Capt. Kirk would be proud of the bridge on the USS Fort Worth.
There are very few knobs or levers or dials. It's mostly computer displays. The helmsman steers with a joystick. This is the Navy, so there are some traditional touches like a bell that a sailor still rings by hand before making announcements over the loudspeaker.
This is not just a new ship. It's a new class of ship. It's designed to fight in shallow coastal waters. She needs a mere 14 feet of water.
She's versatile. In one mode, she's an anti-submarine ship. In another, she's a minesweeper. In another, she's a surface warfare ship.
"It's a really unique concept and allows us to adapt to what's going on in the theater and provide the commanders with what they need," Commander Blankenship said.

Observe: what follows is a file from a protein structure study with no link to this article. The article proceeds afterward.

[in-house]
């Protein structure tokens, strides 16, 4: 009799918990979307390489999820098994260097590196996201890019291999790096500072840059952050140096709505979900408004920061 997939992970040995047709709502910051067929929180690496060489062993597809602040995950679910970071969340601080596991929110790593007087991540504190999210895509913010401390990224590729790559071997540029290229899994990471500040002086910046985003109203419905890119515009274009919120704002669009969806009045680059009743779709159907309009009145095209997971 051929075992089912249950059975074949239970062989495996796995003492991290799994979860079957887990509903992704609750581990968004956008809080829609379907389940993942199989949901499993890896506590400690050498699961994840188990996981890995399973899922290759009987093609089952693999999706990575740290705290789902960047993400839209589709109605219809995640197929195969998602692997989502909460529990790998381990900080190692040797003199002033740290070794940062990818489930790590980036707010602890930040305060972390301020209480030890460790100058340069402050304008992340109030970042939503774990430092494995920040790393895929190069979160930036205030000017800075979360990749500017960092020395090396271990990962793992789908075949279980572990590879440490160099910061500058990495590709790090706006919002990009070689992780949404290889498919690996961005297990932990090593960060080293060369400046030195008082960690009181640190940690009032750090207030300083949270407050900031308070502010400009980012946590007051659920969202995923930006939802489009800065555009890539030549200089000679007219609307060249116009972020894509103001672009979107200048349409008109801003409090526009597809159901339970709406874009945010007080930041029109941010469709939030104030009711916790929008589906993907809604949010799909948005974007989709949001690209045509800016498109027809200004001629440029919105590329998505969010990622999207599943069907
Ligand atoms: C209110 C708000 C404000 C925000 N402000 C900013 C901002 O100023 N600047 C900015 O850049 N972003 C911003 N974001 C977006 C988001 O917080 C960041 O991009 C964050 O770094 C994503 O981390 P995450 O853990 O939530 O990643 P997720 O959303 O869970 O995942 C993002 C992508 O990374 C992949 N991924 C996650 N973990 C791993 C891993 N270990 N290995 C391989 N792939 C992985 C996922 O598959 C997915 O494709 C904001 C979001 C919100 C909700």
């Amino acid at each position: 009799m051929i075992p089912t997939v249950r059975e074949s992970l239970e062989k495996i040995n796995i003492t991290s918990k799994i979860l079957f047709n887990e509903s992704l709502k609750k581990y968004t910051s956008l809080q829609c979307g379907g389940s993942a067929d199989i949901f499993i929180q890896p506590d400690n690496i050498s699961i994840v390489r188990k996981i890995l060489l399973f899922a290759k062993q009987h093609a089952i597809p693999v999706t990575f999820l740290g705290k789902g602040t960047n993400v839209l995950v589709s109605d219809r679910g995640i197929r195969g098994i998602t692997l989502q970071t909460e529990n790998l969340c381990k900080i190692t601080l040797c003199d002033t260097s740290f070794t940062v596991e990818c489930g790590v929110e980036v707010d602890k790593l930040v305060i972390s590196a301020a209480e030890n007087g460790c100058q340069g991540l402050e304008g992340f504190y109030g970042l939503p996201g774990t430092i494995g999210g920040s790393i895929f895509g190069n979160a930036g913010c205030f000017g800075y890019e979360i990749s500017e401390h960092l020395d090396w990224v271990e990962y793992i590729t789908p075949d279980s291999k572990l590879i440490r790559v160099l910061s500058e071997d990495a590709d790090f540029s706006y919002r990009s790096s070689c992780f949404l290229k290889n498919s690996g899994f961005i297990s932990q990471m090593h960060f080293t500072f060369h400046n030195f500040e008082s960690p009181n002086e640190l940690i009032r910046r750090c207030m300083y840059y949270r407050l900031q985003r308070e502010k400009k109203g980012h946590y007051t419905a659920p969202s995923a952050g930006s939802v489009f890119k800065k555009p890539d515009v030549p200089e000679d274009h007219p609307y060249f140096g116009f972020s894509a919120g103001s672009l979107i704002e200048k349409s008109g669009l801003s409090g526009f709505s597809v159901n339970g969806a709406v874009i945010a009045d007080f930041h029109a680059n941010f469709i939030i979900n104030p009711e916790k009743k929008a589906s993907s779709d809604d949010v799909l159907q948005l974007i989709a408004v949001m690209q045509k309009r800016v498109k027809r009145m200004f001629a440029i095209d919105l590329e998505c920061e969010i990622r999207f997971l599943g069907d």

She carries a crew of just 40, which is about 20 percent of the crew most warships her size require.
She's a hot rod. She can accelerate to 50mph in just 90 seconds. Her commander said that means she can take on pirates, drug smugglers and navies that like to use "swarm" tactics.
"Some navies like to send out a lot of boats at the same time. They present a lot of targets that are moving fast and we can make run with them and make their day very ugly."
The LCS program fills the gap between the open water or "blue water" navy and the riverine small craft or "brown water" navy.
The Cold War is over. There is no more Soviet Navy for us to square off against. There are no navies that want to go toe to toe against the US Navy.
Threats are different. Al Qaida doesn't have aircraft carriers. Asymmetric warfare is the order of the day. The LCS program is an attempt to adapt to the changing threats.
But the LCS program itself has become a target of some critics. They say the ships sacrifice firepower and protection for speed. They question the need for such a high top speed. Other point out that hat the ship has to return to port to switch modules so it can perform a different mission.